D to F-list celebrity train wrecks make regular news today, for better or worse. (This blog will comment periodically on how such trends decay the aesthetic of legitimate media, but that’s another article for another day.) Certainly there’s an appetite for such foibles, and given that celeb media is relentlessly aggressive, the targets obviously have their own niche media needs.
More often than not, those media relations veer toward the realm of crisis PR and crisis management. And, a primary reason we view these dilemmas from the public relations perspective is that celebrities perplexingly make things worse for themselves. Makes you wonder who’s giving them advice not just in media relations, but in matters of life and morality.
Take a look at the Chris Brown debacle. I won’t waste space to recount all the sad details of his recent criminal behavior, but clearly the guy is getting terrible crisis PR and crisis management advice – when you’re accusing Walmart of sabotaging your career, you’re playing the conspiracy card a bit too aggressively and come across as a loose cannon in the press.
Since his arrest, Brown’s devolution and demoted status are the result of a series of very bad decisions. What could he have done differently? A few points to consider – and of course, none of these alternate-universe recommendations have any worth unless a crisis pr client has sincere remorse, period.
• When you do something wrong, apologize immediately. This is Crisis Management 101. Your lawyer may tell you differently, but a celebrity must assume that evidence of bad deeds are leak-prone. No point in stalling the inevitable, so immediately issue a thoughtful and remorseful apology – and again, you have to mean it.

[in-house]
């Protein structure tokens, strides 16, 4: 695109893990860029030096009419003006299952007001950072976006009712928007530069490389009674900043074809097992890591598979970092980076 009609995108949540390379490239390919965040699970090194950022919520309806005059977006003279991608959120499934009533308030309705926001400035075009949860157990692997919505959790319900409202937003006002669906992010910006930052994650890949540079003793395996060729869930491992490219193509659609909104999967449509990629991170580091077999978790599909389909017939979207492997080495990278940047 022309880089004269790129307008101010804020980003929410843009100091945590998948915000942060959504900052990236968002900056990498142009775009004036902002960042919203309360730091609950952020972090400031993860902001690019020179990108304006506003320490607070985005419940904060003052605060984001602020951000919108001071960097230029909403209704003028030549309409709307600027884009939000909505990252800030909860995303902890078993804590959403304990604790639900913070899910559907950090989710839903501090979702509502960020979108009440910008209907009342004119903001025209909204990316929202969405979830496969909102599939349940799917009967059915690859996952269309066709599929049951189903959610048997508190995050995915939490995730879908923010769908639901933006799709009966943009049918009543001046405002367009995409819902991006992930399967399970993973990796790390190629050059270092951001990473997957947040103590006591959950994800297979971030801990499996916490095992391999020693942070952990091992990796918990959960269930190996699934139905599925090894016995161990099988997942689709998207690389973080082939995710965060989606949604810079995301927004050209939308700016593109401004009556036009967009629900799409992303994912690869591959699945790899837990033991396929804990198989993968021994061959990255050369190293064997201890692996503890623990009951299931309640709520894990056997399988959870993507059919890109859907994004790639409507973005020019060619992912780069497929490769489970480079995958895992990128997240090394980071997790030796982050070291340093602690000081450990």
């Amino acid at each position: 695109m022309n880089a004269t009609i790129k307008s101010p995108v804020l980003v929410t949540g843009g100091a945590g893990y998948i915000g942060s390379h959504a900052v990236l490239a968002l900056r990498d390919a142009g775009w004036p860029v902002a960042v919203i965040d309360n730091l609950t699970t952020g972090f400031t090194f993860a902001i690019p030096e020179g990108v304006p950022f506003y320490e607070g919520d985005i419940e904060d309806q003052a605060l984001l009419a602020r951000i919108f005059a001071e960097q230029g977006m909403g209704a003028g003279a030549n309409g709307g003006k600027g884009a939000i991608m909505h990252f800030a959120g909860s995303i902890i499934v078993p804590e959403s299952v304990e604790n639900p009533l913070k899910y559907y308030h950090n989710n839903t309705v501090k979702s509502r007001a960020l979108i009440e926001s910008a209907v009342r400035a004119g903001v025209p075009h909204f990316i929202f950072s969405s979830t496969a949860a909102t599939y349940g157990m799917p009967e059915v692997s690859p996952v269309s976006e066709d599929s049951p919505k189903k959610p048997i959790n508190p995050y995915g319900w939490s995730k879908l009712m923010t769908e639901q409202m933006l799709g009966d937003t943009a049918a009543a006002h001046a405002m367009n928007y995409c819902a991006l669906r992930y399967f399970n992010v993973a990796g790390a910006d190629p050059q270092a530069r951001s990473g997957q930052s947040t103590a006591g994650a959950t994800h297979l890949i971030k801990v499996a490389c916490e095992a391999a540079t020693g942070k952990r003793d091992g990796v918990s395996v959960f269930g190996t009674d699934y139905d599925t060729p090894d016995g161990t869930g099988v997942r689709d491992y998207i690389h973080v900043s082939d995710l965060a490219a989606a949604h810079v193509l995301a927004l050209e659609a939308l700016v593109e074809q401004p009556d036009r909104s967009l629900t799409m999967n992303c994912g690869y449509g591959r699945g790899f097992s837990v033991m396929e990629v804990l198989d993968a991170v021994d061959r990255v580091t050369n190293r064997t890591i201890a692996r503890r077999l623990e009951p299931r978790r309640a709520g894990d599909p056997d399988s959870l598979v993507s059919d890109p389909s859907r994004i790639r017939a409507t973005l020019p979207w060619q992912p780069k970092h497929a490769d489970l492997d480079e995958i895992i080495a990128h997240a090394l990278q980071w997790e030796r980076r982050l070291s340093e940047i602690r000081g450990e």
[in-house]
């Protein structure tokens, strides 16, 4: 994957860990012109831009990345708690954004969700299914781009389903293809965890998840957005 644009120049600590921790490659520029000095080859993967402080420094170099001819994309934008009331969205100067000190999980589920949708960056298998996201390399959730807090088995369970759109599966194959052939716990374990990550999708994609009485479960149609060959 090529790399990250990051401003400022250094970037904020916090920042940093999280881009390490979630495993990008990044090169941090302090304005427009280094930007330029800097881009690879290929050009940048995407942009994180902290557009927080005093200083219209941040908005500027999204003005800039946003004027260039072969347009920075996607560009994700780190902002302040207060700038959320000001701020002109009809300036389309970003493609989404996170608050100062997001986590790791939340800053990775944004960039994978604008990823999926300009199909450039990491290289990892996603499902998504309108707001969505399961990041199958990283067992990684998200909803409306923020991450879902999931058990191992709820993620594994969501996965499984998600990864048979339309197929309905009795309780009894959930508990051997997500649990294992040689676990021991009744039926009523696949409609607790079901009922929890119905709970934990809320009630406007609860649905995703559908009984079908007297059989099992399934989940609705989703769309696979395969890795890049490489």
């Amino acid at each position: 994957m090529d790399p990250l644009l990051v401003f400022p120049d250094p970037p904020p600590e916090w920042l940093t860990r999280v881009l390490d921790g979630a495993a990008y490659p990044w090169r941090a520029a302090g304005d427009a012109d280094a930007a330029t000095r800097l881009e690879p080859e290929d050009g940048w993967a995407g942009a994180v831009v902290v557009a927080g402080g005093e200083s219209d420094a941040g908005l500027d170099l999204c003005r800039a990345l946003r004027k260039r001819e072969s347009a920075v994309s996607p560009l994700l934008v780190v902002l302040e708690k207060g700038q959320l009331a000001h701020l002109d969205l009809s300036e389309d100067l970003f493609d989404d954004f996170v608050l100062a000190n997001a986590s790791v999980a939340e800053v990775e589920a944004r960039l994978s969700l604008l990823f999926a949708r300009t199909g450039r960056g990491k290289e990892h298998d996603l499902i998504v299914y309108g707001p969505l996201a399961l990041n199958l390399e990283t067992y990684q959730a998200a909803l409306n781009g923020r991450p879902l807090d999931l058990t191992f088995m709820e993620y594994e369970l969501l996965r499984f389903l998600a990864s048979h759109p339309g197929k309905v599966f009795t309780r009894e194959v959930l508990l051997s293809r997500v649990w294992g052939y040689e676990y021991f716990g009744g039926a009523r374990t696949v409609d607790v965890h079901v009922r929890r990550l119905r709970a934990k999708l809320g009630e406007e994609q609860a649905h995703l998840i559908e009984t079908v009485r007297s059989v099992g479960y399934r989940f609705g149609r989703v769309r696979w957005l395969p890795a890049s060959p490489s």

• Step away from rapid-fire social media. Since his arrest, Brown made stupid comments on Youtube about “haters” that made him look incredibly insensitive, and as mentioned above lashed out at corporate America on Twitter. Dressing flashy at your criminal hearings also looks bad; if you’re in court make it strictly business attire – this isn’t the time for a fashion show.
• Until people forgive, do not engage in openly commercial behavior. Nothing looks more crass than an abusive person looking to make money immediately after their incident. It smacks of disgusting opportunism and the inability to appreciate the consequence of your actions. Brown should take at least a year off from music; after selling millions of records he certainly doesn’t need the money. And when you do go back to music, donate all the profits of your next album to a domestic violence shelter, and dedicate your music to all people who have suffered from domestic abuse.
• Words are meaningless if your actions don’t support them. With that year off, instead of touring concert halls, tour the country and speak to students about why domestic abuse is wrong, and how students can work with educators, families and communities to put an end to this awful scourge.
Through such altruistic actions, Brown would give the tabloid press absolutely nothing to write about with his behavior, because there’s nothing sensational anymore. Being boring is sometimes the right thing to do.